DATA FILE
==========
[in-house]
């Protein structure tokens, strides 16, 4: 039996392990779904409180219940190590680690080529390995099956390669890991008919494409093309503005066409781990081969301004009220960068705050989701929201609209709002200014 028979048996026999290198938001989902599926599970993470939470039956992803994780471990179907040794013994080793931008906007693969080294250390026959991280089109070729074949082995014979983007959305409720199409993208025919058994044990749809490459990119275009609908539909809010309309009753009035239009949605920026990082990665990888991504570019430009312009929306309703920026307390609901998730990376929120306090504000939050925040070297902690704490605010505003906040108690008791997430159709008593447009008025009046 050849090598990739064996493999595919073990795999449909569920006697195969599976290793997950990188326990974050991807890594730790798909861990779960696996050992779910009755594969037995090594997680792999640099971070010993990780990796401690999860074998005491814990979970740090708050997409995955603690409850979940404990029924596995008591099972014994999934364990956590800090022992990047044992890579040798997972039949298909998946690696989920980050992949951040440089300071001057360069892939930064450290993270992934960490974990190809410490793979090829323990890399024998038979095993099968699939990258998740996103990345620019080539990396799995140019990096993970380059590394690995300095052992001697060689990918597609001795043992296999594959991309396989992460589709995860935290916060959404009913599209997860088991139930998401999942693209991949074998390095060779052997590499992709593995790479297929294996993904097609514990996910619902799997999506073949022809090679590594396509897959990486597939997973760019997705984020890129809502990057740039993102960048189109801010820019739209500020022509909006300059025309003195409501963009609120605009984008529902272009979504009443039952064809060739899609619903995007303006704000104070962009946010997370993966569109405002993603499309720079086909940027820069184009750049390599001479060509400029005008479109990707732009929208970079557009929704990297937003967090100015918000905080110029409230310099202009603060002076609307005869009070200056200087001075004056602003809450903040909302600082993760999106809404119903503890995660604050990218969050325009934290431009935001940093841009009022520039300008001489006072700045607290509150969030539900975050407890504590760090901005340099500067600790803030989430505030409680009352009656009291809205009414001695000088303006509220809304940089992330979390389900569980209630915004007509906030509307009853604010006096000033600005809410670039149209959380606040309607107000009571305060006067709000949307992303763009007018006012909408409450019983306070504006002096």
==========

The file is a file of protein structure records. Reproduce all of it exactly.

[in-house]
């Protein structure tokens, strides 16, 4: 039996392990779904409180219940190590680690080529390995099956390669890991008919494409093309503005066409781990081969301004009220960068705050989701929201609209709002200014 028979048996026999290198938001989902599926599970993470939470039956992803994780471990179907040794013994080793931008906007693969080294250390026959991280089109070729074949082995014979983007959305409720199409993208025919058994044990749809490459990119275009609908539909809010309309009753009035239009949605920026990082990665990888991504570019430009312009929306309703920026307390609901998730990376929120306090504000939050925040070297902690704490605010505003906040108690008791997430159709008593447009008025009046 050849090598990739064996493999595919073990795999449909569920006697195969599976290793997950990188326990974050991807890594730790798909861990779960696996050992779910009755594969037995090594997680792999640099971070010993990780990796401690999860074998005491814990979970740090708050997409995955603690409850979940404990029924596995008591099972014994999934364990956590800090022992990047044992890579040798997972039949298909998946690696989920980050992949951040440089300071001057360069892939930064450290993270992934960490974990190809410490793979090829323990890399024998038979095993099968699939990258998740996103990345620019080539990396799995140019990096993970380059590394690995300095052992001697060689990918597609001795043992296999594959991309396989992460589709995860935290916060959404009913599209997860088991139930998401999942693209991949074998390095060779052997590499992709593995790479297929294996993904097609514990996910619902799997999506073949022809090679590594396509897959990486597939997973760019997705984020890129809502990057740039993102960048189109801010820019739209500020022509909006300059025309003195409501963009609120605009984008529902272009979504009443039952064809060739899609619903995007303006704000104070962009946010997370993966569109405002993603499309720079086909940027820069184009750049390599001479060509400029005008479109990707732009929208970079557009929704990297937003967090100015918000905080110029409230310099202009603060002076609307005869009070200056200087001075004056602003809450903040909302600082993760999106809404119903503890995660604050990218969050325009934290431009935001940093841009009022520039300008001489006072700045607290509150969030539900975050407890504590760090901005340099500067600790803030989430505030409680009352009656009291809205009414001695000088303006509220809304940089992330979390389900569980209630915004007509906030509307009853604010006096000033600005809410670039149209959380606040309607107000009571305060006067709000949307992303763009007018006012909408409450019983306070504006002096």